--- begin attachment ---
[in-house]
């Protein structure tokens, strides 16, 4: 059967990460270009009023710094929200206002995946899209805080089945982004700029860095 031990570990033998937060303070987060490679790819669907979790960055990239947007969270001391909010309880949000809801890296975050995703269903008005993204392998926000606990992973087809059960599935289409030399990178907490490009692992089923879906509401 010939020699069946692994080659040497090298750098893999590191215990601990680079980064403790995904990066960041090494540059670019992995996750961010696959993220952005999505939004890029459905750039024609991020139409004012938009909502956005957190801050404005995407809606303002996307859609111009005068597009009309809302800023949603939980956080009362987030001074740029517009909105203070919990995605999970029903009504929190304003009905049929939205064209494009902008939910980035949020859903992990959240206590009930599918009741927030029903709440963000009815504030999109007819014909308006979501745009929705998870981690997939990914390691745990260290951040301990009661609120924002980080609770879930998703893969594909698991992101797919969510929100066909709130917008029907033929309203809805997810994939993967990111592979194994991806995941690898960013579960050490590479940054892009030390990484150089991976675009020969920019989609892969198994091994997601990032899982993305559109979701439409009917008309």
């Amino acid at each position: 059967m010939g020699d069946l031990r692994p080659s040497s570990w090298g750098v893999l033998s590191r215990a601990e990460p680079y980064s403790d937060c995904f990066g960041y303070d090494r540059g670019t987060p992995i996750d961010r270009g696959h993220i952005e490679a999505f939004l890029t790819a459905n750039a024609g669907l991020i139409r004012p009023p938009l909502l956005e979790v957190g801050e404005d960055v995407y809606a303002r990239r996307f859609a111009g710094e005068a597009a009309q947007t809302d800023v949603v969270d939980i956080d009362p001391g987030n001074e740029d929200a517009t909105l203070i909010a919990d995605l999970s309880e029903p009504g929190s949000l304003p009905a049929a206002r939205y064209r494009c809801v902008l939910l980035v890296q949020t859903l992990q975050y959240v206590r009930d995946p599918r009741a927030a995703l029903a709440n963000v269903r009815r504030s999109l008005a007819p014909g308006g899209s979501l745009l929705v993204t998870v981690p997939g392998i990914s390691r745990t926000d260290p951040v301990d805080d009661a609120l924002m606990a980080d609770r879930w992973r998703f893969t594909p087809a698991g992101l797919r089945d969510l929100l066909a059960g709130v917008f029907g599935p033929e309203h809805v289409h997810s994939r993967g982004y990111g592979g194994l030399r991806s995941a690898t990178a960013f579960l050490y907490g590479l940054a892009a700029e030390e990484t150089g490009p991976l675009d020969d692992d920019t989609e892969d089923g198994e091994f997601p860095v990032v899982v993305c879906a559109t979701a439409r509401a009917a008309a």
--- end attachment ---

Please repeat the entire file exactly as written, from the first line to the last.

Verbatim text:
[in-house]
């Protein structure tokens, strides 16, 4: 059967990460270009009023710094929200206002995946899209805080089945982004700029860095 031990570990033998937060303070987060490679790819669907979790960055990239947007969270001391909010309880949000809801890296975050995703269903008005993204392998926000606990992973087809059960599935289409030399990178907490490009692992089923879906509401 010939020699069946692994080659040497090298750098893999590191215990601990680079980064403790995904990066960041090494540059670019992995996750961010696959993220952005999505939004890029459905750039024609991020139409004012938009909502956005957190801050404005995407809606303002996307859609111009005068597009009309809302800023949603939980956080009362987030001074740029517009909105203070919990995605999970029903009504929190304003009905049929939205064209494009902008939910980035949020859903992990959240206590009930599918009741927030029903709440963000009815504030999109007819014909308006979501745009929705998870981690997939990914390691745990260290951040301990009661609120924002980080609770879930998703893969594909698991992101797919969510929100066909709130917008029907033929309203809805997810994939993967990111592979194994991806995941690898960013579960050490590479940054892009030390990484150089991976675009020969920019989609892969198994091994997601990032899982993305559109979701439409009917008309």
């Amino acid at each position: 059967m010939g020699d069946l031990r692994p080659s040497s570990w090298g750098v893999l033998s590191r215990a601990e990460p680079y980064s403790d937060c995904f990066g960041y303070d090494r540059g670019t987060p992995i996750d961010r270009g696959h993220i952005e490679a999505f939004l890029t790819a459905n750039a024609g669907l991020i139409r004012p009023p938009l909502l956005e979790v957190g801050e404005d960055v995407y809606a303002r990239r996307f859609a111009g710094e005068a597009a009309q947007t809302d800023v949603v969270d939980i956080d009362p001391g987030n001074e740029d929200a517009t909105l203070i909010a919990d995605l999970s309880e029903p009504g929190s949000l304003p009905a049929a206002r939205y064209r494009c809801v902008l939910l980035v890296q949020t859903l992990q975050y959240v206590r009930d995946p599918r009741a927030a995703l029903a709440n963000v269903r009815r504030s999109l008005a007819p014909g308006g899209s979501l745009l929705v993204t998870v981690p997939g392998i990914s390691r745990t926000d260290p951040v301990d805080d009661a609120l924002m606990a980080d609770r879930w992973r998703f893969t594909p087809a698991g992101l797919r089945d969510l929100l066909a059960g709130v917008f029907g599935p033929e309203h809805v289409h997810s994939r993967g982004y990111g592979g194994l030399r991806s995941a690898t990178a960013f579960l050490y907490g590479l940054a892009a700029e030390e990484t150089g490009p991976l675009d020969d692992d920019t989609e892969d089923g198994e091994f997601p860095v990032v899982v993305c879906a559109t979701a439409r509401a009917a008309a």